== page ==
Planned Parenthood on the Real Lessons of the Kermit Gosnell Case

Gosnell ran a criminal enterprise, not a health-care facility, write Dayle Steinberg and Eric Ferrero of Planned Parenthood.

Yong Kim/Philadelphia Inquirer/MCT, via Landov,YONG KIM

By now, most Americans have heard about Kermit Gosnell, who was convicted in Pennsylvania for three murders, one case of involuntary manslaughter, and a slew of other charges. It is a shocking and gruesome case.

The indictment against him laid out nearly 300 pages of brutal crimes against desperate women who came to him seeking medical care, including safe abortion, and were instead subjected to unthinkable conditions.

For years, we’ve said that his crimes were appalling and that he should be fully punished. The jury’s verdict does just that, and Planned Parenthood believes it is a just verdict. Gosnell had many victims—the verdict ensures that no one will be victimized by him ever again.

It’s obvious to anyone looking closely at this case that Gosnell ran a criminal enterprise, not a health-care facility. Indeed, Gosnell’s trial showed clearly that his operation was in violation of existing laws and regulations in the state of Pennsylvania.

But that hasn’t stopped opponents of safe and legal abortion from seizing on the case in the hope that it would fuel their agenda of restricting access to abortion—and ultimately banning it outright.

If there's one thing everyone observing this case can agree on, it's that all women, regardless of means, deserve access to high-quality health care delivered by licensed health-care professionals who adhere to the most rigorous professional standards, including providing emergency care. That clearly did not happen at Gosnell's facility.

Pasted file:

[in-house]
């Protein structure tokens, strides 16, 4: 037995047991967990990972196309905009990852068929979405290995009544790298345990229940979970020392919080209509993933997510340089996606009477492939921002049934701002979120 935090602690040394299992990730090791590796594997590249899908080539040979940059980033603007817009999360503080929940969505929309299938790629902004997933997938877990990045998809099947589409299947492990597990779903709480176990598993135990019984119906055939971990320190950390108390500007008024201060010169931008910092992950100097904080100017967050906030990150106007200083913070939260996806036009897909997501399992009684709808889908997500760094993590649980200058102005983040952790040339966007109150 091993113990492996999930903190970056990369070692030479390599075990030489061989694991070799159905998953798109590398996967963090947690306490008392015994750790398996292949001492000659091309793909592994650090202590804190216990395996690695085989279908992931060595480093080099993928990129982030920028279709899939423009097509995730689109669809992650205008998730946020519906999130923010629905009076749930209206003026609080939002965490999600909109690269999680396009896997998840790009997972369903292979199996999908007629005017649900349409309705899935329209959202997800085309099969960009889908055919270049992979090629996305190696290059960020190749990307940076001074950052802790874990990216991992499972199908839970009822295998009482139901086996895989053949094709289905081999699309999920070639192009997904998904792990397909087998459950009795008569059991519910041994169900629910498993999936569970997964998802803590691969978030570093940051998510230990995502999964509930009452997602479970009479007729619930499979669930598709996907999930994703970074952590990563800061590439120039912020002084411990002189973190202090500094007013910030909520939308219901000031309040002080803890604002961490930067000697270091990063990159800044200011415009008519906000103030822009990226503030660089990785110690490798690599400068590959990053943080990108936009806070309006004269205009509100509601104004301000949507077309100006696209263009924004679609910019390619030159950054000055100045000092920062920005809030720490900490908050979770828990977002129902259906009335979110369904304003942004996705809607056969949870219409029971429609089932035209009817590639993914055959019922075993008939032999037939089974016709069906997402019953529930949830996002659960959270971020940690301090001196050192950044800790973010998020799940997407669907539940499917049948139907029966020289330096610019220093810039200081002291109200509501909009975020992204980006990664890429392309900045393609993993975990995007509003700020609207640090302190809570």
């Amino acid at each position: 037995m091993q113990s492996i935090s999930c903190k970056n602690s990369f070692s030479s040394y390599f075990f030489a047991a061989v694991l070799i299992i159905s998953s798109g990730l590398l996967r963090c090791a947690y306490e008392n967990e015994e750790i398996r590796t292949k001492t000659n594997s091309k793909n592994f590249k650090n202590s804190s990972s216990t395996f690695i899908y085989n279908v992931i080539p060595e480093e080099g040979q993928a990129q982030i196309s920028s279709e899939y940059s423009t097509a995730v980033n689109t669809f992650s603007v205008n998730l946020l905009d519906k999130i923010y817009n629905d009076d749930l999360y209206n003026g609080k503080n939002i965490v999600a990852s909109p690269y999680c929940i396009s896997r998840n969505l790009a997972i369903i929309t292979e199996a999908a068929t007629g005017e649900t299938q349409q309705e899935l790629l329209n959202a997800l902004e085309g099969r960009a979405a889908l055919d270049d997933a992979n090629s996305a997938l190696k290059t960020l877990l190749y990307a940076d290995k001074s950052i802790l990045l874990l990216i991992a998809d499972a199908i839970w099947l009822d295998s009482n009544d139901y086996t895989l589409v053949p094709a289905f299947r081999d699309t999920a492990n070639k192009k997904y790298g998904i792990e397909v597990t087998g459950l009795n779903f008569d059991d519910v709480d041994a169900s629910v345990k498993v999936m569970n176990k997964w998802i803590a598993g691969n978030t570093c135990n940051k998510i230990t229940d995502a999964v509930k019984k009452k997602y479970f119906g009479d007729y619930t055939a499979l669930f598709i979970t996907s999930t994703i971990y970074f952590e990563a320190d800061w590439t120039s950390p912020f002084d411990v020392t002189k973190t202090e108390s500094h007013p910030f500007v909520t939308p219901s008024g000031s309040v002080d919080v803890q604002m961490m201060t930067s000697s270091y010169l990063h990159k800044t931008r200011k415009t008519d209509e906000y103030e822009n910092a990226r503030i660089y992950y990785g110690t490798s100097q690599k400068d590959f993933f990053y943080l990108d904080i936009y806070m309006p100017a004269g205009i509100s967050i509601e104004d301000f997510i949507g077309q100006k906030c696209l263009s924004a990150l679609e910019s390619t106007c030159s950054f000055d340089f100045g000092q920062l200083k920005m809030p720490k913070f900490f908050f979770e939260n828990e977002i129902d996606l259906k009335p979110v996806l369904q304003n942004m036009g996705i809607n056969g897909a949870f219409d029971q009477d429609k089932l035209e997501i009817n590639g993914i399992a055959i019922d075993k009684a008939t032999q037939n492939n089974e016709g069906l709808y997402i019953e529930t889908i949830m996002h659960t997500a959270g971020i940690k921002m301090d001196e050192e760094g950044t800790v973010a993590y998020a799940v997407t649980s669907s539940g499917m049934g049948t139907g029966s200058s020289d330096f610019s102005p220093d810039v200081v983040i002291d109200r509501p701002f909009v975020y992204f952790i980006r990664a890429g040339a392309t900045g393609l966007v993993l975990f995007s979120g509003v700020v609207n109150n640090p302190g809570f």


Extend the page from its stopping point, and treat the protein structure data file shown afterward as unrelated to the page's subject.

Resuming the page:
Where we disagree is with our opponents’ false attempts to connect Gosnell to lawful abortion providers—when the truth is that the two couldn’t be more different.

It bears repeating (if only because opponents continue trying to make a connection) that Planned Parenthood has never been affiliated with Gosnell and was not aware of the atrocities happening in his facility until he was arrested.

The truth is that abortion is one of the safest medical procedures in America— and also one of the most heavily regulated. Nearly 99 percent of abortions in the U.S. take place before 21 weeks’ gestation. Fewer than 0.3 percent of women undergoing legal abortion procedures sustain a serious complication.

Health centers that provide abortion are subject to oversight from multiple government agencies, including licensing boards, health departments, human services divisions, and others. All health-care providers—including those who provide abortion—should be regulated to ensure high standards of care. Those regulations should be based on health-care needs—not on politics.

Ultimately, the lesson of the Gosnell case is that we must have and enforce laws that protect access to safe and legal abortion, and we must reject misguided laws that would limit women’s options and force them to seek treatment from criminals like Kermit Gosnell.

Dayle Steinberg is the president and CEO of Planned Parenthood Southeastern Pennsylvania. Eric Ferrero is the vice president for communications of Planned Parenthood Federation of America.